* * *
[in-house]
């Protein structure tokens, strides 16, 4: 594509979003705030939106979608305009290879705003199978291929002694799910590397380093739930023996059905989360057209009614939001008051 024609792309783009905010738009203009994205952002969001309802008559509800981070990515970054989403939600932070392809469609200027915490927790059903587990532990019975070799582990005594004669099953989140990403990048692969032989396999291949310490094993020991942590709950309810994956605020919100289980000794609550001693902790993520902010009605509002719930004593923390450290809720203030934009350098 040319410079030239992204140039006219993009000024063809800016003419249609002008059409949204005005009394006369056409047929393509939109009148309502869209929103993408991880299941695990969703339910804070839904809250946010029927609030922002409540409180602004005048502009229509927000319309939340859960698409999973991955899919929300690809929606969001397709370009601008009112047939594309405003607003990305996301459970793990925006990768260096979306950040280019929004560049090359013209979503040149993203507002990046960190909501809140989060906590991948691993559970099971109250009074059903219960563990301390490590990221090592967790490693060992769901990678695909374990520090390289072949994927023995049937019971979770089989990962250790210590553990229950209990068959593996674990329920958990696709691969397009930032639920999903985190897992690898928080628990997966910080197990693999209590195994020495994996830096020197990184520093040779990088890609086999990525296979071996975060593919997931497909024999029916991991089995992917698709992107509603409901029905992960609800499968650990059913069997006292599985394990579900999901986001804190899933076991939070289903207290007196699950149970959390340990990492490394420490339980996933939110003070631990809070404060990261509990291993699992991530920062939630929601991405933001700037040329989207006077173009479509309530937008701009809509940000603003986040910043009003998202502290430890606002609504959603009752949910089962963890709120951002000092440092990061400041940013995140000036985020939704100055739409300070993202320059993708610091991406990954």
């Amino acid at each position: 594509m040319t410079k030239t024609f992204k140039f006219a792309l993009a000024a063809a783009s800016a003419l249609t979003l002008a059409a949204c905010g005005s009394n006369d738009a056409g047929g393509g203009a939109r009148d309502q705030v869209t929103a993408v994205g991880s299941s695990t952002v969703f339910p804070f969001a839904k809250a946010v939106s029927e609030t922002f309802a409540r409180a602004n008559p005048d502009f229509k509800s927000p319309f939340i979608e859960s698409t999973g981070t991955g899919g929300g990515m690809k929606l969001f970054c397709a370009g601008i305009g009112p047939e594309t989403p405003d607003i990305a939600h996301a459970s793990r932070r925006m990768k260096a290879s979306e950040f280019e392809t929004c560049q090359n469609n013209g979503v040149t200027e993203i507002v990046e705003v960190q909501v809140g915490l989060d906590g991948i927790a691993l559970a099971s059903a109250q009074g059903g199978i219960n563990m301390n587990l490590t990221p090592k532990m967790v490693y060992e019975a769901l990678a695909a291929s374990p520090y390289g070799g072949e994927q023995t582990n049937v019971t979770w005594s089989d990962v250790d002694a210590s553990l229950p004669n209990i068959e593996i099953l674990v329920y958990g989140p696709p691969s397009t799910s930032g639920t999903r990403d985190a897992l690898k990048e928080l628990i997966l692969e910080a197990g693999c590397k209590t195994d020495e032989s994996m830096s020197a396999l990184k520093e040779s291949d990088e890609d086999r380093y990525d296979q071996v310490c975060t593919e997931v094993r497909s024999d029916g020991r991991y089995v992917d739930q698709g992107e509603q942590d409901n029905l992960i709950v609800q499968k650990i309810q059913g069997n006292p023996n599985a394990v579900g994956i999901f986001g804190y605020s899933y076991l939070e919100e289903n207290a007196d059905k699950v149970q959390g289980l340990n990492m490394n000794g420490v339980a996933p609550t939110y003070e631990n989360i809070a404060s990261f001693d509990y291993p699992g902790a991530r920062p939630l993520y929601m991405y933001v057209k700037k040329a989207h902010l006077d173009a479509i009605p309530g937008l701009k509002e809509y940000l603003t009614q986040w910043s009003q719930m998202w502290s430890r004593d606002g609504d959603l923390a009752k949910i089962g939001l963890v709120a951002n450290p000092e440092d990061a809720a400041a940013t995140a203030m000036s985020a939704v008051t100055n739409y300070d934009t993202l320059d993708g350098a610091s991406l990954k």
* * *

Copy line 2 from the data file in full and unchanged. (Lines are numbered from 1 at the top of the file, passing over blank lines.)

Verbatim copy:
């Protein structure tokens, strides 16, 4: 594509979003705030939106979608305009290879705003199978291929002694799910590397380093739930023996059905989360057209009614939001008051 024609792309783009905010738009203009994205952002969001309802008559509800981070990515970054989403939600932070392809469609200027915490927790059903587990532990019975070799582990005594004669099953989140990403990048692969032989396999291949310490094993020991942590709950309810994956605020919100289980000794609550001693902790993520902010009605509002719930004593923390450290809720203030934009350098 040319410079030239992204140039006219993009000024063809800016003419249609002008059409949204005005009394006369056409047929393509939109009148309502869209929103993408991880299941695990969703339910804070839904809250946010029927609030922002409540409180602004005048502009229509927000319309939340859960698409999973991955899919929300690809929606969001397709370009601008009112047939594309405003607003990305996301459970793990925006990768260096979306950040280019929004560049090359013209979503040149993203507002990046960190909501809140989060906590991948691993559970099971109250009074059903219960563990301390490590990221090592967790490693060992769901990678695909374990520090390289072949994927023995049937019971979770089989990962250790210590553990229950209990068959593996674990329920958990696709691969397009930032639920999903985190897992690898928080628990997966910080197990693999209590195994020495994996830096020197990184520093040779990088890609086999990525296979071996975060593919997931497909024999029916991991089995992917698709992107509603409901029905992960609800499968650990059913069997006292599985394990579900999901986001804190899933076991939070289903207290007196699950149970959390340990990492490394420490339980996933939110003070631990809070404060990261509990291993699992991530920062939630929601991405933001700037040329989207006077173009479509309530937008701009809509940000603003986040910043009003998202502290430890606002609504959603009752949910089962963890709120951002000092440092990061400041940013995140000036985020939704100055739409300070993202320059993708610091991406990954």